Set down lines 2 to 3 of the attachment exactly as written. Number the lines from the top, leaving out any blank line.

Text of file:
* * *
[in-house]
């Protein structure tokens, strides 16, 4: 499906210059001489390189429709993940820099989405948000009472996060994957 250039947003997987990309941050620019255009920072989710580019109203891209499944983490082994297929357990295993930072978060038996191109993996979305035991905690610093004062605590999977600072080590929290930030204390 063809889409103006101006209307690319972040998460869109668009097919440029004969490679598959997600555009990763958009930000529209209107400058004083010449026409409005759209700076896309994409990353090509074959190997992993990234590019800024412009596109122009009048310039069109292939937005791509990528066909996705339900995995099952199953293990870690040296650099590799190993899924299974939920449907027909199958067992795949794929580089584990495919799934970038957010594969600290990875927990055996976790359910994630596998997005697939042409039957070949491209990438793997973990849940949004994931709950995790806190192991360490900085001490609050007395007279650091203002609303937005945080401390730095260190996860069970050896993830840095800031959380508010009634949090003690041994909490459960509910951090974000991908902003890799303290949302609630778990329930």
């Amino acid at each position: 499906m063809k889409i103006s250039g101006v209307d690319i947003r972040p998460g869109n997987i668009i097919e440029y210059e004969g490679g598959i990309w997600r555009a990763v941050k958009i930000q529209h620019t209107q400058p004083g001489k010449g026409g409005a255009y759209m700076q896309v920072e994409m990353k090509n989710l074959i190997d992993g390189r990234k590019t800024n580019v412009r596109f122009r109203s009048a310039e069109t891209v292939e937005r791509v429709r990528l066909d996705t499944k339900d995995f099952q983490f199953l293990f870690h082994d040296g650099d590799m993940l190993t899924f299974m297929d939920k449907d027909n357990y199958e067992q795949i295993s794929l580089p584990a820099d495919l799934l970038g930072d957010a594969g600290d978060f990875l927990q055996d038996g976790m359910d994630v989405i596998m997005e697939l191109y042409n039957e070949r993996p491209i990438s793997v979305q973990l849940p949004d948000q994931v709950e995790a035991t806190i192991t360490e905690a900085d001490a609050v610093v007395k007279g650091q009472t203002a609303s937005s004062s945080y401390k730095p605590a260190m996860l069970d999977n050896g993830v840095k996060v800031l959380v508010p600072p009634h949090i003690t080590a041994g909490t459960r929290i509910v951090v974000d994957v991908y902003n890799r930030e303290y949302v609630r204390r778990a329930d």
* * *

């Protein structure tokens, strides 16, 4: 499906210059001489390189429709993940820099989405948000009472996060994957 250039947003997987990309941050620019255009920072989710580019109203891209499944983490082994297929357990295993930072978060038996191109993996979305035991905690610093004062605590999977600072080590929290930030204390 063809889409103006101006209307690319972040998460869109668009097919440029004969490679598959997600555009990763958009930000529209209107400058004083010449026409409005759209700076896309994409990353090509074959190997992993990234590019800024412009596109122009009048310039069109292939937005791509990528066909996705339900995995099952199953293990870690040296650099590799190993899924299974939920449907027909199958067992795949794929580089584990495919799934970038957010594969600290990875927990055996976790359910994630596998997005697939042409039957070949491209990438793997973990849940949004994931709950995790806190192991360490900085001490609050007395007279650091203002609303937005945080401390730095260190996860069970050896993830840095800031959380508010009634949090003690041994909490459960509910951090974000991908902003890799303290949302609630778990329930």
């Amino acid at each position: 499906m063809k889409i103006s250039g101006v209307d690319i947003r972040p998460g869109n997987i668009i097919e440029y210059e004969g490679g598959i990309w997600r555009a990763v941050k958009i930000q529209h620019t209107q400058p004083g001489k010449g026409g409005a255009y759209m700076q896309v920072e994409m990353k090509n989710l074959i190997d992993g390189r990234k590019t800024n580019v412009r596109f122009r109203s009048a310039e069109t891209v292939e937005r791509v429709r990528l066909d996705t499944k339900d995995f099952q983490f199953l293990f870690h082994d040296g650099d590799m993940l190993t899924f299974m297929d939920k449907d027909n357990y199958e067992q795949i295993s794929l580089p584990a820099d495919l799934l970038g930072d957010a594969g600290d978060f990875l927990q055996d038996g976790m359910d994630v989405i596998m997005e697939l191109y042409n039957e070949r993996p491209i990438s793997v979305q973990l849940p949004d948000q994931v709950e995790a035991t806190i192991t360490e905690a900085d001490a609050v610093v007395k007279g650091q009472t203002a609303s937005s004062s945080y401390k730095p605590a260190m996860l069970d999977n050896g993830v840095k996060v800031l959380v508010p600072p009634h949090i003690t080590a041994g909490t459960r929290i509910v951090v974000d994957v991908y902003n890799r930030e303290y949302v609630r204390r778990a329930d």